Write a Go Worker Pool in 15 minutes

At my job I was building a service in Go that needed to process a lot of user requests quickly. By encapsulating it with a goroutine pool, performance increased by 20x. This post will go over how to create a worker pool for your own projects.

If you want to download the final results check it out here.

In this post we will:

  • Create some mock work to do
  • Create the Worker Pool
  • Run Benchmark tests

This is the file structure:

The directory path that I will be building this:

The final results will look something like this:

Create Some Mock Work

To simulate a process that will take some time to complete, we’ll create a bunch of jobs represented as random strings that will have some work done on them, which in this case will be the generation of a string hash.

DoWork() takes in a string and worker id then computes a string hash and sleeps for a second before printing the work results. In order to print out when each job finishes set:

We make this configurable because when we later run benchmark tests this output will be unnecessary and clutter up the results.

Create the Worker Pool

Next, lets dive into building the actual worker pool. It will be made up of three parts: the dispatcher (instantiates and connects all of the workers with the worker pool), the workers (grabs a waiting job and then does work), and the collector (collects jobs and distributes them to workers).

The import things to note from the below code are the WorkerChannel in the Worker struct and the Start() function.

A popular phrase when it comes to Go is “Do not communicate by sharing memory; instead, share memory by communicating.” This is the purpose of the WorkerChannel and how the Worker Pool communicates with the workers. The WorkerChannel stores all of the channels of available workers. When a job arrives the collector pulls a worker channel from WorkerChannel and passes the job to it which is then received by the worker. Inversely, when the worker is finished, it pushes its channel back onto WorkerChannel to wait for the next job.

Awesome! We are close to being done. To finish up the Worker Pool lets complete the dispatcher and collector. Before going into the design I want you to be aware that there’s a lot of ways to design a worker pool in terms of how the pieces fit together.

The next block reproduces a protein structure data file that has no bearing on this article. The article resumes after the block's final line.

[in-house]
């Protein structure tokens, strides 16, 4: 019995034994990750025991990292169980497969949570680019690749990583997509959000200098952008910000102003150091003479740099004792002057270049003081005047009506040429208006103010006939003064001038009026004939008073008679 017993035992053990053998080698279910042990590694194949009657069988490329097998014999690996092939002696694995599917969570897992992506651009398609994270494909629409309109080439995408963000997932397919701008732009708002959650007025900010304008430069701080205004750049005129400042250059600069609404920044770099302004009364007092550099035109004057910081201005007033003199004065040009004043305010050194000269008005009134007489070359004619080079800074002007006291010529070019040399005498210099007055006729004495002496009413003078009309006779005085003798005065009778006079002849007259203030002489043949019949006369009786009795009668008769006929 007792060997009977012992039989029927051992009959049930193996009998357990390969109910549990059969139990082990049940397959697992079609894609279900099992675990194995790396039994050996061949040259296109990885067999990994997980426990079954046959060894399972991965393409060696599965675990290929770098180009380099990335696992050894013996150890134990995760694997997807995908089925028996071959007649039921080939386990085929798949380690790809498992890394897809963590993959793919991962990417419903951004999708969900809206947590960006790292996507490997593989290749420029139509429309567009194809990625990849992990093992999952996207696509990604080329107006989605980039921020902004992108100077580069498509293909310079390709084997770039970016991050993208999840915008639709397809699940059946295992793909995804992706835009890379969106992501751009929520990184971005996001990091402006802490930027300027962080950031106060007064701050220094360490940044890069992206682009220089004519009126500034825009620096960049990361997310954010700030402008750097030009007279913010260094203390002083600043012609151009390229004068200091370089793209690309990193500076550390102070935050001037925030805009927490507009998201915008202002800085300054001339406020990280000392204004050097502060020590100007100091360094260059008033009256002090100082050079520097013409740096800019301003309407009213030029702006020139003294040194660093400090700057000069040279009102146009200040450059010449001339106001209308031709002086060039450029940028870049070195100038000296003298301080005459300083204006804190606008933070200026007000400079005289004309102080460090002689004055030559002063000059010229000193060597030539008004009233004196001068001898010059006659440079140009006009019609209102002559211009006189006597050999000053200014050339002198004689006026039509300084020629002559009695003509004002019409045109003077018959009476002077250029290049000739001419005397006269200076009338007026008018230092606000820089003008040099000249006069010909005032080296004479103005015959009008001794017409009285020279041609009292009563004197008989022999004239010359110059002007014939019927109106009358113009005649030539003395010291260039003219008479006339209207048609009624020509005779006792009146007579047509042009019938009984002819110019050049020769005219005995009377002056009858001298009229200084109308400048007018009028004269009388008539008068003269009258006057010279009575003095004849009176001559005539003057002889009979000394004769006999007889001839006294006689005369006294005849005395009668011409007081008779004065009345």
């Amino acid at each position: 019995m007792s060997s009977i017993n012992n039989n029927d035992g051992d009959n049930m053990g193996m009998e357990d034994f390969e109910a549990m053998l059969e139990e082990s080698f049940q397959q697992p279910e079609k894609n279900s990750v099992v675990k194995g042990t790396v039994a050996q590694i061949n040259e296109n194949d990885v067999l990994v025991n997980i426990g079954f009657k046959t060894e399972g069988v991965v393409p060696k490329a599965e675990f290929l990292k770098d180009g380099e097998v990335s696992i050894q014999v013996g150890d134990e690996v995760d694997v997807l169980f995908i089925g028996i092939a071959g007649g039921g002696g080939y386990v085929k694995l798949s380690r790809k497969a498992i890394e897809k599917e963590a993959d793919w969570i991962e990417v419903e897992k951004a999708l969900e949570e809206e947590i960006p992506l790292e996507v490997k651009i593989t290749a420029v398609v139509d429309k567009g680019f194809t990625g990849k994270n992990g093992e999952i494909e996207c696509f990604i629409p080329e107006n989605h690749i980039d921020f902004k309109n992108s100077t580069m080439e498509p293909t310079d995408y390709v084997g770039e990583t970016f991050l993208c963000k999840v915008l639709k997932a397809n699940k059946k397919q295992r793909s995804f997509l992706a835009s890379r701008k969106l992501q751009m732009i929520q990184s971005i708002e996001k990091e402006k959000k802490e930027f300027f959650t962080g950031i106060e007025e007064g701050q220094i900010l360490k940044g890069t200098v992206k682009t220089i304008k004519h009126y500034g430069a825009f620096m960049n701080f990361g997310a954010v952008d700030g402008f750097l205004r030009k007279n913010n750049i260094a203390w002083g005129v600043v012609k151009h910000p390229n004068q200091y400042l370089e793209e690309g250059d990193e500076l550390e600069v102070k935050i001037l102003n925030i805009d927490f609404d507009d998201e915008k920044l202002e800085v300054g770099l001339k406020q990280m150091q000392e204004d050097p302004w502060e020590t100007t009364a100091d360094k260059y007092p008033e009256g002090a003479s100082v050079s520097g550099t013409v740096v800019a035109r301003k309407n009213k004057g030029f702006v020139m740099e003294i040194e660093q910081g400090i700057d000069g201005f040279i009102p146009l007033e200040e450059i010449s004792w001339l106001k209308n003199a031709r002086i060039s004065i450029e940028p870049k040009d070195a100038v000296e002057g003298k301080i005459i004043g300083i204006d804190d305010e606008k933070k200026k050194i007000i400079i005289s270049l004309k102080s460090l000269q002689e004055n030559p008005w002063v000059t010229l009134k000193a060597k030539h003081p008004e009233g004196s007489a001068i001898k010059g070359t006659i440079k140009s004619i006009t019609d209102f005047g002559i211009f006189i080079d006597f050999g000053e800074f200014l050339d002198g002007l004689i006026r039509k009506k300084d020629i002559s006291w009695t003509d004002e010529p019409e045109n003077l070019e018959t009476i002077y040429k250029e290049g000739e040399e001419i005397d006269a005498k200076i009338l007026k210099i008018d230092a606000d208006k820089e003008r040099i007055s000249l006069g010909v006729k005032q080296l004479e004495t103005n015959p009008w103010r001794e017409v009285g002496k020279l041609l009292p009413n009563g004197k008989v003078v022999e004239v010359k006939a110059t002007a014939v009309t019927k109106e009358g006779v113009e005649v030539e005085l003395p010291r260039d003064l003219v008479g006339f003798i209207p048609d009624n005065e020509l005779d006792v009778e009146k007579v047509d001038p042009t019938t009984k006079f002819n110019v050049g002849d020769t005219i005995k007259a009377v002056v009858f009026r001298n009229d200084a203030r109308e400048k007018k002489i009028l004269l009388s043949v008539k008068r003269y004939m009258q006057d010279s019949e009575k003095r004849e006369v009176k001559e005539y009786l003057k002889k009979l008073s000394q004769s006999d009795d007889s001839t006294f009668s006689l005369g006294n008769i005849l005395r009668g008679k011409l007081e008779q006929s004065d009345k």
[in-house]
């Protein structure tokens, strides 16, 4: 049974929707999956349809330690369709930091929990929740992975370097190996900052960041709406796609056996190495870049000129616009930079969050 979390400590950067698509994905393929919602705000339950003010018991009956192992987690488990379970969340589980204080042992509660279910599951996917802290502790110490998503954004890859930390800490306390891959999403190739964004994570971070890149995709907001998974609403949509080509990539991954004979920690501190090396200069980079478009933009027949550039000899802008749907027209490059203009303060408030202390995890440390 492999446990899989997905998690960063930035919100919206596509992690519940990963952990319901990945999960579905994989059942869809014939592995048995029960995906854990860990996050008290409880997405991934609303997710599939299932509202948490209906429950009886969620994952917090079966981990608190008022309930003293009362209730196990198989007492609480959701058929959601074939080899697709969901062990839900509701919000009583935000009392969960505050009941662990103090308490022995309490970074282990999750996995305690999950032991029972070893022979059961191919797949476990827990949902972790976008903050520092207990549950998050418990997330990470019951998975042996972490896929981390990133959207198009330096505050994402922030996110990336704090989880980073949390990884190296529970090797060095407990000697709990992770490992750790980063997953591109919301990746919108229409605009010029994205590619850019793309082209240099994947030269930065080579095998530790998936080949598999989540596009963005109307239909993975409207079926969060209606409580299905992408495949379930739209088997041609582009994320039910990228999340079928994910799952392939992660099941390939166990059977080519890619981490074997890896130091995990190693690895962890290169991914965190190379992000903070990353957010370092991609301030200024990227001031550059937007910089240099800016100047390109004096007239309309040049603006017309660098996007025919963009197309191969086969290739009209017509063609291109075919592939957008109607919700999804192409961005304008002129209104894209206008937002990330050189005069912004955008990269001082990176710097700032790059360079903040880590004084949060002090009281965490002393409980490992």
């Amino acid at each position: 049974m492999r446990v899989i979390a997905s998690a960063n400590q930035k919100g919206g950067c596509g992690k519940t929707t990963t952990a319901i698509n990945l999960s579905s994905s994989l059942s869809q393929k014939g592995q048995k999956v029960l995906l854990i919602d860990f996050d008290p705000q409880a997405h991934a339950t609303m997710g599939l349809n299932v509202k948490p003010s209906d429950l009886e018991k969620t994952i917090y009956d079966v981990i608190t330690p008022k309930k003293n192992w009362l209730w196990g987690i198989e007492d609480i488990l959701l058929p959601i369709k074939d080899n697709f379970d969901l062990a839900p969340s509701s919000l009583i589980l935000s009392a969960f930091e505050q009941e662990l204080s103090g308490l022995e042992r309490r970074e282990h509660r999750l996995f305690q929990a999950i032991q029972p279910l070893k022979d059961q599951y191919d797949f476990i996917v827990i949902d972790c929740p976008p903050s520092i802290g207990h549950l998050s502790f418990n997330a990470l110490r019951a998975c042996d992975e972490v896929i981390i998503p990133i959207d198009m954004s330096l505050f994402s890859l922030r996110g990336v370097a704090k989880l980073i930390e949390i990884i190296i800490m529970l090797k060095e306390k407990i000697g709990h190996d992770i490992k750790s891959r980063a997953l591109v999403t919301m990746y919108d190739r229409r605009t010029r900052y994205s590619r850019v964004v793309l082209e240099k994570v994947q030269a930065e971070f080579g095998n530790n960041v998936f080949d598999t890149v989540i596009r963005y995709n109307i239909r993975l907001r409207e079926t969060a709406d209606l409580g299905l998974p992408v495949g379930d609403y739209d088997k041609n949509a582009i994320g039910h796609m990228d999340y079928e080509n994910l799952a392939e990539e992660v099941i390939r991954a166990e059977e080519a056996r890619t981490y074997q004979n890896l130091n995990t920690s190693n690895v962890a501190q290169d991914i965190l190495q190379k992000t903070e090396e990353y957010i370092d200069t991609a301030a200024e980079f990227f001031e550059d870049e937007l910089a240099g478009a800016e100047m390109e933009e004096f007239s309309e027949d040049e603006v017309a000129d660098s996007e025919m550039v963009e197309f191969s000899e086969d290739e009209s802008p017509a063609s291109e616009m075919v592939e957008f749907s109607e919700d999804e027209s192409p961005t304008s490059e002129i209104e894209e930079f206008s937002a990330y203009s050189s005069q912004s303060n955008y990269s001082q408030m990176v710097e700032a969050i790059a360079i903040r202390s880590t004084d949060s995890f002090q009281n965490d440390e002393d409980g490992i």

Some ways work better than others depending on coding readability and how you want the code to be used. As long as you have the main pieces: worker, dispatcher, and collector you should be able to design your own. For example some people make their collector separate from their dispatcher. However, in my case I want to return a Collector struct from my dispatcher because I felt that it helped in terms of readability on the users end. The user in this case being anyone who wanted to use this worker pool with their own code.

Finally, lets create the driver that will run the application. It will consistent of a main() function that will instantiate the worker pool and create jobs.

Benchmark tests!

To make sure that this actually works lets run a simple benchmark test. Go makes this very easy by having a built in test framework.

Then we can run:

Well, there we have it. The evidence is in. The worker pool does provide a significant performance improvement. In addition, the longer each single job takes to complete and more workers you have running the more significant performance increase you’ll see.

Thank you for taking the time to read my article.

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Software Engineer. Fan of all things Go

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